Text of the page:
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David Simon on Facebook and Twitter: ‘What they fail to police is ruining the world’

Max Zahn
Reporter

Lies can spread unpoliced on Facebook (FB) — as long as they appear in a paid advertisement bought by a political candidate and they don’t lead to imminent harm like keeping voters away from the polls. Critics calling for a change in that policy were rebuked on Wednesday, when Facebook CEO Mark Zuckerberg reiterated the stance in a hearing on Capitol Hill.

Presidential candidate Elizabeth Warren thrust Facebook’s political ad policy into the center of the 2020 campaign last week, when she ran an intentionally false ad on the platform and later criticized the company for “taking money to promote lies.”

In a newly released interview, taped last Tuesday, a top television writer and producer said the failure of social media companies Facebook and Twitter (TWTR) to moderate false content is having calamitous effects.

“What they fail to police is ruining the world,” says David Simon, the producer of shows such as “The Wire,” “Treme,” and “The Deuce,” who has been banned from Twitter multiple times for offending content. “There's no ethical strand that is tethered to truth as a value.”

Simon criticized Facebook and Twitter for moderating inconsequential posts and letting influential ones remain on the site.

“The simple vulgarities and obscenities, or mere sarcasm, that they'll chase and run down with great vigor mean nothing,” Simon says.

“What they choose to police is meaningless, and what they are incapable of policing is because they have no newsroom,” he adds.

‘Truth has been devalued’

Reluctant to judge veracity on its platform, Facebook partners with fact-checking organizations that vet ads and posts, an arrangement that began after the 2016 presidential election. False posts receive a mark to alert users and get a reduction in distribution. Meanwhile, false advertisements are banned from the platform, with the exception of those purchased by political candidates.

President Donald Trump has garnered attention for ads posted on Facebook that make false allegations about Hunter Biden, the son of former Vice President Joe Biden.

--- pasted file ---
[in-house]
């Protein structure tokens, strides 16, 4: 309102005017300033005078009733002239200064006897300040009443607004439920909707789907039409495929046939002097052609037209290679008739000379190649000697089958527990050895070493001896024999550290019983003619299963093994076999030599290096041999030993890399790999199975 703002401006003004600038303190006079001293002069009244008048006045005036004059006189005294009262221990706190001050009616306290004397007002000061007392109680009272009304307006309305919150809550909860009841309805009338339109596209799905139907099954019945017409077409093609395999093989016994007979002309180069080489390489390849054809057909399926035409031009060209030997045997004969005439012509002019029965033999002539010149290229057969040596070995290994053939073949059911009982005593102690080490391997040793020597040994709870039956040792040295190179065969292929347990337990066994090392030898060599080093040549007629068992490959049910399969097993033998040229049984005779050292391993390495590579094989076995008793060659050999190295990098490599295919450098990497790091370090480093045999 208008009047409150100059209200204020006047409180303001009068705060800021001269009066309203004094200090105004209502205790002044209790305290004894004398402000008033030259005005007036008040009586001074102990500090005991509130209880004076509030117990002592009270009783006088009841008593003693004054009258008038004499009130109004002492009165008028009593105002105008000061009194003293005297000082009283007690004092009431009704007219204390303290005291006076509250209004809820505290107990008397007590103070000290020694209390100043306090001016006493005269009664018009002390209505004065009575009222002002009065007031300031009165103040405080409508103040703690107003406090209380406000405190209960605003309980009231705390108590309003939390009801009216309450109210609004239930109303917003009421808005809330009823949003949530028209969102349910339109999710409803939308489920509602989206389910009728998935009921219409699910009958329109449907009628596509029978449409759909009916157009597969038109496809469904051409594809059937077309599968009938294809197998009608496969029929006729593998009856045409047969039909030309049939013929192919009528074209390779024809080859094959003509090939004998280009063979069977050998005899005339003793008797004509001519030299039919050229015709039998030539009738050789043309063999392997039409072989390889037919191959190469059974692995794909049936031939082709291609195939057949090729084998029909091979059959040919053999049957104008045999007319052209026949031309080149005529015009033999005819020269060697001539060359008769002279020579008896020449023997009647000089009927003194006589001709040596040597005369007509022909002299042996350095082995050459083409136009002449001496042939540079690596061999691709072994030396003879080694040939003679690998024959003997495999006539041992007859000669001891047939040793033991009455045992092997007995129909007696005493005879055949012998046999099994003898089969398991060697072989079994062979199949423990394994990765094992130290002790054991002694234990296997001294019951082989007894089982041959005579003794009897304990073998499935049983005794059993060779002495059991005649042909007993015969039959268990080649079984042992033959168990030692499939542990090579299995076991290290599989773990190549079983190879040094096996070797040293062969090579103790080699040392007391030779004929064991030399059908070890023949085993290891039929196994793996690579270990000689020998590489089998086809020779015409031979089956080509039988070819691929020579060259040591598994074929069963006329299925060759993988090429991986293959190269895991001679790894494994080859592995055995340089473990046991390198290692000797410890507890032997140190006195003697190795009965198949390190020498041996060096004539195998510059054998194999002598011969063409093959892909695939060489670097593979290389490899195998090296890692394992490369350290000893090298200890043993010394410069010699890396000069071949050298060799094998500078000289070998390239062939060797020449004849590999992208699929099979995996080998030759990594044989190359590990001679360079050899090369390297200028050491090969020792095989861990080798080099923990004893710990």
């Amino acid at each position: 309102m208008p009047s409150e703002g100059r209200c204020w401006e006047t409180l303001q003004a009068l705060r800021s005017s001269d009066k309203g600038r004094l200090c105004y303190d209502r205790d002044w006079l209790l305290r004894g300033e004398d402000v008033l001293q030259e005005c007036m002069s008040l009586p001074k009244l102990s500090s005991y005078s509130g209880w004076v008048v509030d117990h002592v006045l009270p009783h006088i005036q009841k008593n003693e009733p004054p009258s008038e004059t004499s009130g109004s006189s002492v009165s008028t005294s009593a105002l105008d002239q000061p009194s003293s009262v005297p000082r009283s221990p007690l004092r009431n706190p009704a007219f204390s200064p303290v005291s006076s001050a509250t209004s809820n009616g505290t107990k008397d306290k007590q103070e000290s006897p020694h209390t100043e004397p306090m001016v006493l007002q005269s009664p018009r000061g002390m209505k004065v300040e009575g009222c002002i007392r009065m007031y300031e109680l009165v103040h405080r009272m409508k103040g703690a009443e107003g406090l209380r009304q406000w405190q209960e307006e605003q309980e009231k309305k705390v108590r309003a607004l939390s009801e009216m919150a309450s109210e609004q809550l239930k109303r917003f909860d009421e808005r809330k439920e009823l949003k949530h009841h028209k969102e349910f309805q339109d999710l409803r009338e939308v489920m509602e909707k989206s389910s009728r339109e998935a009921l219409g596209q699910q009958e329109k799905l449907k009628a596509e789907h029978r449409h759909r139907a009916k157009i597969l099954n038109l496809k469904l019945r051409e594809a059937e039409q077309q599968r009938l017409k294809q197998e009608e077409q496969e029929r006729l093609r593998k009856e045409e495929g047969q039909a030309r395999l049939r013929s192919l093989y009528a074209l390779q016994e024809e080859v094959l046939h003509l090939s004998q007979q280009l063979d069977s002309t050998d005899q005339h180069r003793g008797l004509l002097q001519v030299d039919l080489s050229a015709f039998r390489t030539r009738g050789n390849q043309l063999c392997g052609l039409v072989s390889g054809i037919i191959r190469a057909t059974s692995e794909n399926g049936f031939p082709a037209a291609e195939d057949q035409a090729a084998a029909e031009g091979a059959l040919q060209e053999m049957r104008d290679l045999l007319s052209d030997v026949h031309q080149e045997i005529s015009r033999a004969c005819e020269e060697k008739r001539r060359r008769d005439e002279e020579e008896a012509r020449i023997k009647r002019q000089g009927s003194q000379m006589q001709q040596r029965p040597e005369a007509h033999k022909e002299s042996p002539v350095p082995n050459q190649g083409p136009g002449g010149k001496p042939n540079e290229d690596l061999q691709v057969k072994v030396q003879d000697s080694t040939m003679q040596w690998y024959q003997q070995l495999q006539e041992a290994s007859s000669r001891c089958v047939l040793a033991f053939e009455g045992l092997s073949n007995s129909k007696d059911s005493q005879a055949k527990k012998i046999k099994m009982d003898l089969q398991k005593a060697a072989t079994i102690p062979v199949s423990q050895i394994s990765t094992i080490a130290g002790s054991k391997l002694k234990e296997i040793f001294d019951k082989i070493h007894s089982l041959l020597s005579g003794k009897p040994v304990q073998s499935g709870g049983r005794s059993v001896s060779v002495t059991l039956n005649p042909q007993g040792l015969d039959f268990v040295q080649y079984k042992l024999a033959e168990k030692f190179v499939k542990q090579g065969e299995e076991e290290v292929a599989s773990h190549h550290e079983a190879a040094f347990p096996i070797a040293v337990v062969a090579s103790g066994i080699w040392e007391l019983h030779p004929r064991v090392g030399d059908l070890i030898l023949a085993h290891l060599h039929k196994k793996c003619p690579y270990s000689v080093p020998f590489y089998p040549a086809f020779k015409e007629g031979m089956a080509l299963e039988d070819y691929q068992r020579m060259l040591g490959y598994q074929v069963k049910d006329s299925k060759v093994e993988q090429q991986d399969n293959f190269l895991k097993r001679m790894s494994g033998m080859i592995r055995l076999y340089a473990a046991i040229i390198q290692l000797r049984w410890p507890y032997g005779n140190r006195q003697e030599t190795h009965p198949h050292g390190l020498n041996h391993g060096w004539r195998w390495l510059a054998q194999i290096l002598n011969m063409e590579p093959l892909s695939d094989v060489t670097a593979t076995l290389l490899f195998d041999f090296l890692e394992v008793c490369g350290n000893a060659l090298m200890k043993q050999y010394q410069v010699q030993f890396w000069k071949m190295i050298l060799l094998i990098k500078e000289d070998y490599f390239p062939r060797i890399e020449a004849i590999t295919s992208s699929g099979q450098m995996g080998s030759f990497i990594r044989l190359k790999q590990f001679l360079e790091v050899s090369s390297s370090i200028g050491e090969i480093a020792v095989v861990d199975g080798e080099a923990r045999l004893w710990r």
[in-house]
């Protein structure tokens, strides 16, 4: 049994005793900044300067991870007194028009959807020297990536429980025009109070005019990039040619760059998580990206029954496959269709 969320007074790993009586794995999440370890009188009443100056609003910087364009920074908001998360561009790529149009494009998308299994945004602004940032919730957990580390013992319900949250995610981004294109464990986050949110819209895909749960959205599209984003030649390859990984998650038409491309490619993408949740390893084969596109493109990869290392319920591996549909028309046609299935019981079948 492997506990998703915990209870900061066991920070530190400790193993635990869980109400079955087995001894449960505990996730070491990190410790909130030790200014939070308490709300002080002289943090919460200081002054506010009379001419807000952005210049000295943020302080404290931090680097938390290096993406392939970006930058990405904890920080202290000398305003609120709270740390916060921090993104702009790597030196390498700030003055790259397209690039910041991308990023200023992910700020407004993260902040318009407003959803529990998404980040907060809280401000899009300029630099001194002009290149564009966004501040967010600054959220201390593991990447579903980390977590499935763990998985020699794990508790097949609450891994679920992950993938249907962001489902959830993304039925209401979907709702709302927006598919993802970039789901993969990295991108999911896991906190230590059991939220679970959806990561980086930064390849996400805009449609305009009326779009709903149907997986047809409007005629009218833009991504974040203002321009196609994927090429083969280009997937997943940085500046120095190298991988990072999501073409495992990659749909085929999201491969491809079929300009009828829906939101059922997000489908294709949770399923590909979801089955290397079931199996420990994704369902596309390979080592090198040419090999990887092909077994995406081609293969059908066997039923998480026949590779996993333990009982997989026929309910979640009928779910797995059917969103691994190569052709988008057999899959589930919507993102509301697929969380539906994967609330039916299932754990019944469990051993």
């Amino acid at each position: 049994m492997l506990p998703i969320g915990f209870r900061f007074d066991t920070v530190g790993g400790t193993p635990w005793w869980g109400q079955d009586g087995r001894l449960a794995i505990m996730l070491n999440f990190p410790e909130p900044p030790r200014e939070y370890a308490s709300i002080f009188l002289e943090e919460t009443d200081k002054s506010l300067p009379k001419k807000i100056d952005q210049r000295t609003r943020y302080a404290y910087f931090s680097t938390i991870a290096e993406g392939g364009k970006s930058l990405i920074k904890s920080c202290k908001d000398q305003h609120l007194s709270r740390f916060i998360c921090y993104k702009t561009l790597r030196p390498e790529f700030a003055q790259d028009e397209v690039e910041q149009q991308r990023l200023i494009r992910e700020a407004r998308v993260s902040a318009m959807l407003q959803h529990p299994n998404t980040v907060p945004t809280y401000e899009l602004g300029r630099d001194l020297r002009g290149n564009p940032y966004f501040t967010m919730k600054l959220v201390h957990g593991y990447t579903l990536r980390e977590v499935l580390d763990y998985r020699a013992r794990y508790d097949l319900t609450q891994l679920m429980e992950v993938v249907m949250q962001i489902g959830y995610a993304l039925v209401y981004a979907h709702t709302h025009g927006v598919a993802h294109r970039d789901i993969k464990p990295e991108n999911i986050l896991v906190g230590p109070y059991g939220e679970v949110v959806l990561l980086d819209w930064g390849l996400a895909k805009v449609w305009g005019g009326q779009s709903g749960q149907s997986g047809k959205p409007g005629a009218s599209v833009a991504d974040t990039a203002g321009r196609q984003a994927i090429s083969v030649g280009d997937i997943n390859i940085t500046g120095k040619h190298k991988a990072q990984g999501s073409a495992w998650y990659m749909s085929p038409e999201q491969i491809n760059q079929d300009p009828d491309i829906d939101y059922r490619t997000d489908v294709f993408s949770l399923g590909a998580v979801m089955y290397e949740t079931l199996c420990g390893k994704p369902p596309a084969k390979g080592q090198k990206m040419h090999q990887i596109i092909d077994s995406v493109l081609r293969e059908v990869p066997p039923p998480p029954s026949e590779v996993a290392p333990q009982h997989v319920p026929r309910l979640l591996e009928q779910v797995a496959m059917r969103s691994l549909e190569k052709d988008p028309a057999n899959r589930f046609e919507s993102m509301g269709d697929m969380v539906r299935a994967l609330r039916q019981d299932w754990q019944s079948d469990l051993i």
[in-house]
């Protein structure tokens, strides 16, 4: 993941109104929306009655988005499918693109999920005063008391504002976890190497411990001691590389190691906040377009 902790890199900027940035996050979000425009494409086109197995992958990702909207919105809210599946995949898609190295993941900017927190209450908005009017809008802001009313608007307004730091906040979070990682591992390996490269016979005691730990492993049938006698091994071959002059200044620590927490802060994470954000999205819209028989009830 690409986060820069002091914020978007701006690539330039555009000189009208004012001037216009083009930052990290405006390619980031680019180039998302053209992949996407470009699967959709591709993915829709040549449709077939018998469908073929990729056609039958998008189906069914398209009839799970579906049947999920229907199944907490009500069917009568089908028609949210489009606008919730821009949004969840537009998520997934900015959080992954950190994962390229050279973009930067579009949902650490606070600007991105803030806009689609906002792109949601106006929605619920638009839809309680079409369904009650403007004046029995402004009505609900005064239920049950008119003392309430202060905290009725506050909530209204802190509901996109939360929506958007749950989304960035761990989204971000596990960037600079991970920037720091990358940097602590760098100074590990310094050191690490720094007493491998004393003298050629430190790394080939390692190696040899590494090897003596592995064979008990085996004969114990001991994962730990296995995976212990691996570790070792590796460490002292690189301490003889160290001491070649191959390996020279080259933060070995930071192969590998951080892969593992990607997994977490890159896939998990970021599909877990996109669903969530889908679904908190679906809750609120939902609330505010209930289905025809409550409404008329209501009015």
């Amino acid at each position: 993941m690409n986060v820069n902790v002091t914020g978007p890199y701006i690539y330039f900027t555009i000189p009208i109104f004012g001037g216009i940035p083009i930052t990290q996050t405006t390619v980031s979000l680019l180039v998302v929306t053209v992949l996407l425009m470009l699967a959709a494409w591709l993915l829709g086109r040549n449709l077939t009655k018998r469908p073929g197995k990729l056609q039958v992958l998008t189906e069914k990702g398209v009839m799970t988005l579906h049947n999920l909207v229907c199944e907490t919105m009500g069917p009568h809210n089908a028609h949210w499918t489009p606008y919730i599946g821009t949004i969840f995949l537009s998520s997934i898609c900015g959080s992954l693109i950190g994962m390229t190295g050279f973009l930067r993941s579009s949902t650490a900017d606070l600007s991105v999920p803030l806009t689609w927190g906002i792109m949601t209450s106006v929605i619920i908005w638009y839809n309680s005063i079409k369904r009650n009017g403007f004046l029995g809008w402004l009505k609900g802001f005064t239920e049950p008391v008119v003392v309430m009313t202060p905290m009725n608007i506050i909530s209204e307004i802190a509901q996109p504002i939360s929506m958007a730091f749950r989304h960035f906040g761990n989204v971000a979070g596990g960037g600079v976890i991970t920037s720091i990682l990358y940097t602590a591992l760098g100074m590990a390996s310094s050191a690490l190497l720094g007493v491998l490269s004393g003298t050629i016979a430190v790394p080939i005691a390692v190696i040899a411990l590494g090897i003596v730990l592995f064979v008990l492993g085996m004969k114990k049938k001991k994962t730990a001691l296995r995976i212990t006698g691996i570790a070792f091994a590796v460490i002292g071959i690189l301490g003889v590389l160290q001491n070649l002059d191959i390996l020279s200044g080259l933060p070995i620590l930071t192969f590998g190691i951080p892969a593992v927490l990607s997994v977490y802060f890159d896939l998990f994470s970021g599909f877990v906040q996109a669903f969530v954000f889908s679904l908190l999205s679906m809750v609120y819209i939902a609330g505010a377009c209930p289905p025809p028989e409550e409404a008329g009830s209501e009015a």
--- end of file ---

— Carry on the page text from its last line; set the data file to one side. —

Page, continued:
In response to a question about the factors that led to the rise of Trump, Simon says, “I think truth has been devalued in the most incredible way.”

“What if Goebbels had had the capacity to sidestep, you know, even the world press on a daily basis? To completely sidestep the world press,” he adds, referring to Joseph Goebbels, the Minister of Propaganda in Nazi Germany. “How much further might that message have traveled unimpeded? And we're in that point of untried, untested waters.”

Political ads generate less than 5% of the company’s revenue, Reuters reported last year.

“The very small percent of our business that’s made up of political ads does not come anywhere close to justifying the kind of controversy” caused by the ad policy, Zuckerberg told members of the House Financial Services Committee on Wednesday.

He then defended the policy on free speech grounds.

“In a democracy, it's important for people to see for themselves what politicians are saying,” he said.

Simon is best known for creating the HBO show “The Wire,” which ran for five seasons in the mid-2000s. His other shows include “Treme,” “Show Me a Hero,” and most recently “The Deuce,” starring James Franco and Maggie Gyllenhaal. Simon won an Emmy in 2000, and has been nominated for four since. He previously worked as a journalist for the Baltimore Sun and is the author of “Homicide: A Year on the Killing Streets,” which chronicles his year with detectives from the homicide unit of Baltimore’s police department.

Simon made the comments during a conversation that aired in an episode of Yahoo Finance’s “Influencers with Andy Serwer,” a weekly interview series with leaders in business, politics, and entertainment.

Actor/executive producer James Franco, left, and executive producer David Simon participate in "The Deuce" panel during the HBO Television Critics Association Summer Press Tour at the Beverly Hilton on Wednesday, July 26, 2017, in Beverly Hills, Calif. (Photo by Chris Pizzello/Invision/AP)

Concerns about false and inauthentic posts on Facebook reached a fever pitch after the 2016 presidential election, the outcome of which some have attributed to a disinformation campaign on the platform carried out by a Russian intelligence agency.

The site drew criticism early this year for allowing opponents of vaccination to spread false information about the treatment, and in May, for permitting distorted videos of U.S. House Speaker Nancy Pelosi (D-CA) to be viewed millions of times. (Facebook reduced the distribution of such videos and attached a warning to them, but did not remove them.)

Senator Elizabeth Warren (D-MA), has sharply criticized the misinformation policy and called for the breakup of tech giants like Google, Facebook, and Amazon.

Asked about who he supports in the Democratic presidential primary, Simon said, “I've been speaking well of Warren for a long time now.”

Max Zahn is a reporter for Yahoo Finance. Find him on twitter @MaxZahn_.

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